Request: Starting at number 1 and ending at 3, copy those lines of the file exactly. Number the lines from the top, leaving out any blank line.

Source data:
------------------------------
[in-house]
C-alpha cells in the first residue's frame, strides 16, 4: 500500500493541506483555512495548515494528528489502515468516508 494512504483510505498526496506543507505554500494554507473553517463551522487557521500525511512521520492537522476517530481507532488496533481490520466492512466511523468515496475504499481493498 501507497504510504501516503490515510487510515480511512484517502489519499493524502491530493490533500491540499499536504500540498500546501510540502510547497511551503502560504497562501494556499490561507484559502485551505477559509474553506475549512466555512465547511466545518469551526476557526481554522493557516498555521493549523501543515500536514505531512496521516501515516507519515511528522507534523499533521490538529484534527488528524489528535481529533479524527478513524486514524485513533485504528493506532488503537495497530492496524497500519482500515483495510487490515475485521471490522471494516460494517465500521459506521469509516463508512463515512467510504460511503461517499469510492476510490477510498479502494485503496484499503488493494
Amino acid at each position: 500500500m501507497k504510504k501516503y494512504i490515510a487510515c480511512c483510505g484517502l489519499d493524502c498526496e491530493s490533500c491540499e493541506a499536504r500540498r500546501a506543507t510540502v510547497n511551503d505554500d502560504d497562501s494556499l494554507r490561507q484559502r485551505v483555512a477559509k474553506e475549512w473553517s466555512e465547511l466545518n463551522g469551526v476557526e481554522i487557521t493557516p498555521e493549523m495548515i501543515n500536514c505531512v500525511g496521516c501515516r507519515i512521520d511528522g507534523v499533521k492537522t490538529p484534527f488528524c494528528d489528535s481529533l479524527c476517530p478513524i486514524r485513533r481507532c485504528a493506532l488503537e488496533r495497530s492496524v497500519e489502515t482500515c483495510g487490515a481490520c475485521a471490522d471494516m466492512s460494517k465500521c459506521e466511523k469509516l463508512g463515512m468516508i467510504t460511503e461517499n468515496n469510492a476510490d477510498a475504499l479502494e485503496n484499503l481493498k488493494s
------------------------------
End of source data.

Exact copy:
[in-house]
C-alpha cells in the first residue's frame, strides 16, 4: 500500500493541506483555512495548515494528528489502515468516508 494512504483510505498526496506543507505554500494554507473553517463551522487557521500525511512521520492537522476517530481507532488496533481490520466492512466511523468515496475504499481493498 501507497504510504501516503490515510487510515480511512484517502489519499493524502491530493490533500491540499499536504500540498500546501510540502510547497511551503502560504497562501494556499490561507484559502485551505477559509474553506475549512466555512465547511466545518469551526476557526481554522493557516498555521493549523501543515500536514505531512496521516501515516507519515511528522507534523499533521490538529484534527488528524489528535481529533479524527478513524486514524485513533485504528493506532488503537495497530492496524497500519482500515483495510487490515475485521471490522471494516460494517465500521459506521469509516463508512463515512467510504460511503461517499469510492476510490477510498479502494485503496484499503488493494
Amino acid at each position: 500500500m501507497k504510504k501516503y494512504i490515510a487510515c480511512c483510505g484517502l489519499d493524502c498526496e491530493s490533500c491540499e493541506a499536504r500540498r500546501a506543507t510540502v510547497n511551503d505554500d502560504d497562501s494556499l494554507r490561507q484559502r485551505v483555512a477559509k474553506e475549512w473553517s466555512e465547511l466545518n463551522g469551526v476557526e481554522i487557521t493557516p498555521e493549523m495548515i501543515n500536514c505531512v500525511g496521516c501515516r507519515i512521520d511528522g507534523v499533521k492537522t490538529p484534527f488528524c494528528d489528535s481529533l479524527c476517530p478513524i486514524r485513533r481507532c485504528a493506532l488503537e488496533r495497530s492496524v497500519e489502515t482500515c483495510g487490515a481490520c475485521a471490522d471494516m466492512s460494517k465500521c459506521e466511523k469509516l463508512g463515512m468516508i467510504t460511503e461517499n468515496n469510492a476510490d477510498a475504499l479502494e485503496n484499503l481493498k488493494s